One of the questions that came up a lot during my last developer bootcamp was : "JP, this is a lot of stuff to take in, what is a path you recommend for us to start implementing these techniques over the next little while?"
My answer to this question is twofold. The first and hardest answer to swallow is that you need to "Be Prepared To Unlearn". In my opinion, it is a lot harder for people to unlearn bad practices and ideas, as opposed to picking up potentially good and useful new ideas. The biggest unlearning comes from the fact that most developers truly believe that they are taking advantage of OO programming, when in reality the majority of their code is just procedural code utilizing objects. The shift that has supposedly happened has not truly been realized by lots of developers (this is not just applicable to the .Net world either).
Once people realize that they have not really been utilizing OO and its accompanying set of principles and practices, they want to know how they can start leveraging TDD, mock objects, ORM etc. Again, too much too soon is not necessarily a good thing. The other problem that people encounter is that once exposed to these new principles, devs want to rush back and start applying them to their existing (often bloated untested, fragile) systems. In reality, it is impractical to learn these new techniques and go back and tear the application apart (especially if it is working for the most part). The following list outlines a strategy that I suggest for blending new techniques, patterns, practices , and tools into your development environment (current project):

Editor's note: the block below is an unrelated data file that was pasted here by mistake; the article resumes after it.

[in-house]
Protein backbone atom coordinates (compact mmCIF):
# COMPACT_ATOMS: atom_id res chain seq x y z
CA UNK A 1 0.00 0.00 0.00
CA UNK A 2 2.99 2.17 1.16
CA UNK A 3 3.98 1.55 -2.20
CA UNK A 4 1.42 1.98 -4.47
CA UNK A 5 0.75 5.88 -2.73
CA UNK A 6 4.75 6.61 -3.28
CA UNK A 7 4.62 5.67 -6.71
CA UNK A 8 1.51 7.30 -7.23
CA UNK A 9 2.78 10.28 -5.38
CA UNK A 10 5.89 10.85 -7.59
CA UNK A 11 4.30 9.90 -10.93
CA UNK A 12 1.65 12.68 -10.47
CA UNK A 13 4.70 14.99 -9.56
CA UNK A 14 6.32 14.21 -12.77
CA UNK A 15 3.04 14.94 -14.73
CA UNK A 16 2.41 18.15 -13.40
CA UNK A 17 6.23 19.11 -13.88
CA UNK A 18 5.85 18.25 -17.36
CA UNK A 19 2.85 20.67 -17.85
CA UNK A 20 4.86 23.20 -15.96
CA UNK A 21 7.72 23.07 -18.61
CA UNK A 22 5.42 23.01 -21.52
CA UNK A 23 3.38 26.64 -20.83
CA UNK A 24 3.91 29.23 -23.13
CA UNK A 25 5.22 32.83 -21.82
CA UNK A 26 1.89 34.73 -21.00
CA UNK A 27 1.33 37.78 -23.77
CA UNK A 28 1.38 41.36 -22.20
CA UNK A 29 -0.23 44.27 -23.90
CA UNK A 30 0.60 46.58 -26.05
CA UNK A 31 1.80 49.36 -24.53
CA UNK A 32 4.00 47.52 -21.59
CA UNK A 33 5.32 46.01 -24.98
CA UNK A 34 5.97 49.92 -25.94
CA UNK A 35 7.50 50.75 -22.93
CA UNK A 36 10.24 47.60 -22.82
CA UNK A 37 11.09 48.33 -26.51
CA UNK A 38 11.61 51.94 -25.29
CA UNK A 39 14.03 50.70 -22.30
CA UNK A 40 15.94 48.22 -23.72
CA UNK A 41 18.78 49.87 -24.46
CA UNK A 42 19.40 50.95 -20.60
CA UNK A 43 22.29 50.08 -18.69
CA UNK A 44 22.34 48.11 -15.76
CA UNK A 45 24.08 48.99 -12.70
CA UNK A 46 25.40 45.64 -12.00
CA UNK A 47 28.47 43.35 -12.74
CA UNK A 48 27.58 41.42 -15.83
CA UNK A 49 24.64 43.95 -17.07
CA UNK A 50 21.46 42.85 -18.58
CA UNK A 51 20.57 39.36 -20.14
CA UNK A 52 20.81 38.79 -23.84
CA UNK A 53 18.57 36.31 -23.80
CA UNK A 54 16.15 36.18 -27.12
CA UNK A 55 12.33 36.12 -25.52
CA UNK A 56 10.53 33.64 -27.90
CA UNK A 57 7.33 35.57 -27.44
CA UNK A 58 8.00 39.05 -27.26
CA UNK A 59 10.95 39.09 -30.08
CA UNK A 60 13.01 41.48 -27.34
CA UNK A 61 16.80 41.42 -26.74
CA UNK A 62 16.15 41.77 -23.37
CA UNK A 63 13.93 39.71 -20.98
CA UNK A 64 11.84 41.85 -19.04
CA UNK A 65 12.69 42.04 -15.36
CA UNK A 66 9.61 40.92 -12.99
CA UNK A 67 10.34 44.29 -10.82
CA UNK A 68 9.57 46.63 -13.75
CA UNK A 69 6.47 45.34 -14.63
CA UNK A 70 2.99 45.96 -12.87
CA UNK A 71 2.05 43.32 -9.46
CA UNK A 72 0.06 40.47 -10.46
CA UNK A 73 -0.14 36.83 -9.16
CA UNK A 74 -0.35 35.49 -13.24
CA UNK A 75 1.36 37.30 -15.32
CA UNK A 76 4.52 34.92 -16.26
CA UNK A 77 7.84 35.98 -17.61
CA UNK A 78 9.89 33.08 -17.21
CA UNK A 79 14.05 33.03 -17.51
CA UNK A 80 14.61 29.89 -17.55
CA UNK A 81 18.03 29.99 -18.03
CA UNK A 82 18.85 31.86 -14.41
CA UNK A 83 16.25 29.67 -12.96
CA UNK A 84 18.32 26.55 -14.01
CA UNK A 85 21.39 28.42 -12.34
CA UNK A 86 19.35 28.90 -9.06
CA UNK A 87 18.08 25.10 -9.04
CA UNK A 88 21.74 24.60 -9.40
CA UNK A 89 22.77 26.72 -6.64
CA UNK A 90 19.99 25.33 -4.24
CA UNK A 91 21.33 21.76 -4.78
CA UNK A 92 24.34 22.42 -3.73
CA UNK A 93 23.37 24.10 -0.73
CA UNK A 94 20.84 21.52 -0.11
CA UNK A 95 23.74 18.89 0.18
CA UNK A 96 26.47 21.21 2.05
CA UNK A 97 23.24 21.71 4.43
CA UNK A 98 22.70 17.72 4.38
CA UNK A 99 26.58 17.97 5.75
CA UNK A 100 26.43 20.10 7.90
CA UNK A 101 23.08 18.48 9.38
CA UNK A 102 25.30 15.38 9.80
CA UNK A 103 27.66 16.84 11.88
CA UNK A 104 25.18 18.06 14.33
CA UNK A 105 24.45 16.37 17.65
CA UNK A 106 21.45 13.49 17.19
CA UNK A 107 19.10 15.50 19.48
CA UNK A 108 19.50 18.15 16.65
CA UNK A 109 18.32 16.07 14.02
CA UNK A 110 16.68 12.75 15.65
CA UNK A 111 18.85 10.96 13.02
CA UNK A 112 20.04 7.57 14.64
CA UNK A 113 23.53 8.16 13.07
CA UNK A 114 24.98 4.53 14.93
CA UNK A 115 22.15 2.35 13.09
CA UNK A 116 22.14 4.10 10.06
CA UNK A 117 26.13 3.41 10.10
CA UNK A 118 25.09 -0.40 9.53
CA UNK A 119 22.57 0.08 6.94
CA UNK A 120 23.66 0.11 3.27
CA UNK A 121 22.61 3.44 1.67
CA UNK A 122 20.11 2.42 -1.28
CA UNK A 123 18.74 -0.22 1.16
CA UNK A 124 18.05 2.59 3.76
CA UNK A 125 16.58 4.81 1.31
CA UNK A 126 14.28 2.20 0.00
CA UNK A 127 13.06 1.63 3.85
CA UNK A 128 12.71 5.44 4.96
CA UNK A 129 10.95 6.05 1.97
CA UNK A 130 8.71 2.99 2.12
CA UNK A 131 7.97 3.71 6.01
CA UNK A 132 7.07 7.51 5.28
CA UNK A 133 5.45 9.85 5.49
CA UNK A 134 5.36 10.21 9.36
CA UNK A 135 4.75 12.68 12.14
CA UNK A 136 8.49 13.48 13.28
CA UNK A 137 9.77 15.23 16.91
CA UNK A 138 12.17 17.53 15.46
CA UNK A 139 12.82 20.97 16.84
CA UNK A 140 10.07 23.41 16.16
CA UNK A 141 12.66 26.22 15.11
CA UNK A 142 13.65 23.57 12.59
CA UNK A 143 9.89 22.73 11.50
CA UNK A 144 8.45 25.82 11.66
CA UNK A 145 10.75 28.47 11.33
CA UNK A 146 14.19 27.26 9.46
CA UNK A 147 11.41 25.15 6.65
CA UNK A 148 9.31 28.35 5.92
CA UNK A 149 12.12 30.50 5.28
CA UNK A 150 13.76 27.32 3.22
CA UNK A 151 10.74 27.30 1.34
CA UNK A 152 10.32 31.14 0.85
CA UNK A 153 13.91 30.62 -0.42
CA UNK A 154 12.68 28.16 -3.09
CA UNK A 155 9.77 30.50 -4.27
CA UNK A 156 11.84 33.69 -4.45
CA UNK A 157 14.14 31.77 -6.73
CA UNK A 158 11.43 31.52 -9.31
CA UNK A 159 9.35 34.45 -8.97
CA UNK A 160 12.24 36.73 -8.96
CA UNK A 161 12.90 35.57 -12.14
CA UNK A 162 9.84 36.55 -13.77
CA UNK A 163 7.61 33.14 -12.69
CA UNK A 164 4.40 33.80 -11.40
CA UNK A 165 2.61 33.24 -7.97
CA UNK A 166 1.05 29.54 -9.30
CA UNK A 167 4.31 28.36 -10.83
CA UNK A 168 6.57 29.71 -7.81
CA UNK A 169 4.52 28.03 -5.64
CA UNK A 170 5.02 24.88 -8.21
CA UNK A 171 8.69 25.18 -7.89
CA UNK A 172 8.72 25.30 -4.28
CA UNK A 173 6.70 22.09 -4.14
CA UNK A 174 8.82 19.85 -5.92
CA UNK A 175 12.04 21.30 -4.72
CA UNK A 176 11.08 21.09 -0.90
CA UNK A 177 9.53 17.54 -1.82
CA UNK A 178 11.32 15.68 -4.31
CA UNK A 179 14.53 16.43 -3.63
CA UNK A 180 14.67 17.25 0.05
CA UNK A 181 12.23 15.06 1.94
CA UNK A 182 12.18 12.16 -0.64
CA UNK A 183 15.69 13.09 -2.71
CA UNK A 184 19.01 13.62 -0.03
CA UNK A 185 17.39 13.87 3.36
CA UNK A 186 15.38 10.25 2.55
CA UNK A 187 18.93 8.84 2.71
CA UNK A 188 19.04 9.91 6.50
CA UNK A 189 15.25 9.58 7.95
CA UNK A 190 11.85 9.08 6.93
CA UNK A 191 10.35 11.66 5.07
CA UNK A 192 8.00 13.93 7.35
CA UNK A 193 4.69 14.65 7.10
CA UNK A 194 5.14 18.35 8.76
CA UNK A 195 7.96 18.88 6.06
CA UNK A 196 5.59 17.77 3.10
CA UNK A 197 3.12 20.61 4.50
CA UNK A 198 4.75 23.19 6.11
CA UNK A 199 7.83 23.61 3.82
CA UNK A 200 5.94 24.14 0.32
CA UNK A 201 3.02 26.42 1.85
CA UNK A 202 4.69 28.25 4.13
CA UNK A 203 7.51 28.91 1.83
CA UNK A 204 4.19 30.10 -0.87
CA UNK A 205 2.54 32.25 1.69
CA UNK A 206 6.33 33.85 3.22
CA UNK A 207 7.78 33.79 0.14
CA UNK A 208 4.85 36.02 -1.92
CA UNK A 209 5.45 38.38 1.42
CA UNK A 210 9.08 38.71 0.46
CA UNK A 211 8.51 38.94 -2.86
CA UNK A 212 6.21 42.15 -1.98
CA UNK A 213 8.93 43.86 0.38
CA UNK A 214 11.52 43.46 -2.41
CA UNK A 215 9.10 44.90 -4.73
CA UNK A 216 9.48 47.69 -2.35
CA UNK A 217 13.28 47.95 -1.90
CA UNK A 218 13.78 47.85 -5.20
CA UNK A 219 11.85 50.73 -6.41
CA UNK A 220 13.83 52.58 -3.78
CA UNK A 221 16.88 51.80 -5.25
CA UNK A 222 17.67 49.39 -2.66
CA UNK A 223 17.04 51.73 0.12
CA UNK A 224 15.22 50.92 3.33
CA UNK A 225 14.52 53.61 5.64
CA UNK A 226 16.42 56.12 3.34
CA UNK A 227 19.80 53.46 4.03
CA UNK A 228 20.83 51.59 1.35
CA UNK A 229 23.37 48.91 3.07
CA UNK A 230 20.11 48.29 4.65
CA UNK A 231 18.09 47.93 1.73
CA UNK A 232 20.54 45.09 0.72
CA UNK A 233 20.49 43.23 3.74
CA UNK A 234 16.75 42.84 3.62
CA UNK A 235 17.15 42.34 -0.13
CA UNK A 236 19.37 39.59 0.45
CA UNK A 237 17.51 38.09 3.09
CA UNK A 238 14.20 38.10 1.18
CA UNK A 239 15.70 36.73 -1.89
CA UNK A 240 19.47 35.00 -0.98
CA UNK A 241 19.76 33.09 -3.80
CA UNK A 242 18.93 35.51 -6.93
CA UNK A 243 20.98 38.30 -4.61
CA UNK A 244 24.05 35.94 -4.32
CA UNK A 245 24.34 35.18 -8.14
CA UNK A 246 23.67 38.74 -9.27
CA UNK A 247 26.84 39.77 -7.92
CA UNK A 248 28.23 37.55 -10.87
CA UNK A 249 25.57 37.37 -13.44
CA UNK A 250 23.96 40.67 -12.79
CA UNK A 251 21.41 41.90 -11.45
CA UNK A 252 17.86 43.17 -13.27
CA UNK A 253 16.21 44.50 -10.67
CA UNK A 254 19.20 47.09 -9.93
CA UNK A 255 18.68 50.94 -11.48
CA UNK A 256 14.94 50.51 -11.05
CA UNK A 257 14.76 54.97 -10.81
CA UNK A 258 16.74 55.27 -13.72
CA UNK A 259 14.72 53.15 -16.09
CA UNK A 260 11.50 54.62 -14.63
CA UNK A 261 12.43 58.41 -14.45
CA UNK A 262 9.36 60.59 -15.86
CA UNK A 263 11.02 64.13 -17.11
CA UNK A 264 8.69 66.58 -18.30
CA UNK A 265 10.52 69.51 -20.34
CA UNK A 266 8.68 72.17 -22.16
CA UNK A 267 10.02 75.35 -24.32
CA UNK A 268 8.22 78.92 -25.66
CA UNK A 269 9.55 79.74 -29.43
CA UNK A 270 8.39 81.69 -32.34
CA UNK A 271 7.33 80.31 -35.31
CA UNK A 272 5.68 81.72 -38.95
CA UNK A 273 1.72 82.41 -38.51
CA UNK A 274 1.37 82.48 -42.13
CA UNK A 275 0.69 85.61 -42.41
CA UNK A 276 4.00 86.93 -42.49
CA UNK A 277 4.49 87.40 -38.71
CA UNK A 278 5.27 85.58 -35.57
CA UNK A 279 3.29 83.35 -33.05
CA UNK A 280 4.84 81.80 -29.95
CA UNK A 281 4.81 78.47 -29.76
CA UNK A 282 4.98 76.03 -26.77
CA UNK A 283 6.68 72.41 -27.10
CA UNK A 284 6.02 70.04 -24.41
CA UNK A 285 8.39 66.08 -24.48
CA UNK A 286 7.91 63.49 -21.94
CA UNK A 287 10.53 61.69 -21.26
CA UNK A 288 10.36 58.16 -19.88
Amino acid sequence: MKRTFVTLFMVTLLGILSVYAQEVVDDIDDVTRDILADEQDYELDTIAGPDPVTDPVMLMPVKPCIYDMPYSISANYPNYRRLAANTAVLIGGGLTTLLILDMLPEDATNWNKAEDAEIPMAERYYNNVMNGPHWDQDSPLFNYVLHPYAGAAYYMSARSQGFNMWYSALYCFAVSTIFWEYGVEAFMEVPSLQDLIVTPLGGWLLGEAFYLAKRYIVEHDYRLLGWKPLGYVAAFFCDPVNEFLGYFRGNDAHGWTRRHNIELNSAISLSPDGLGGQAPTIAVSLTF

If you're not using source code control, stop reading this right now and go and get your code into an SCC, Subversion is a great free source code repository server.
Get a continuous build environment configured using a combination of either NAnt/MSBuild/FinalBuilder and CruiseControl .Net.
Set up automated scripts that can compile, and deploy your project (this will save countless time over the course of a month)
If you are in the camp that realizes that you are not truly sure what real OOP looks like, spend a bit of time reading up on some good material that will help you get an idea of what OOP is all about, some of my personal recommendations are:
Identify hot spots in your application that cause you headache (lots of bug tickets), and make a strong effort to get some automated unit testing around those areas. Utilize frameworks like MbUnit or NUnit to accomplish this.
If step 5 is proving problematic because of a highly coupled system. You may need to start teasting apart dependencies and refactoring for a bit more testability. Again, only focus on the hotspots. If you are unsure about how to proceed, pick up the awesome book Working Effectively With Legacy Code which will introduce you to a host of techniques for getting yourself out of tangled messes in your application.
Get into the habit of unit testing new code that you write. This is not test driven development, but it will get you in the habit of ensuring that to the best of your knowledge, new functionality you are working on has a safety net of testing around it. This will serve many purposes down the road, especially if refactoring needs to take place.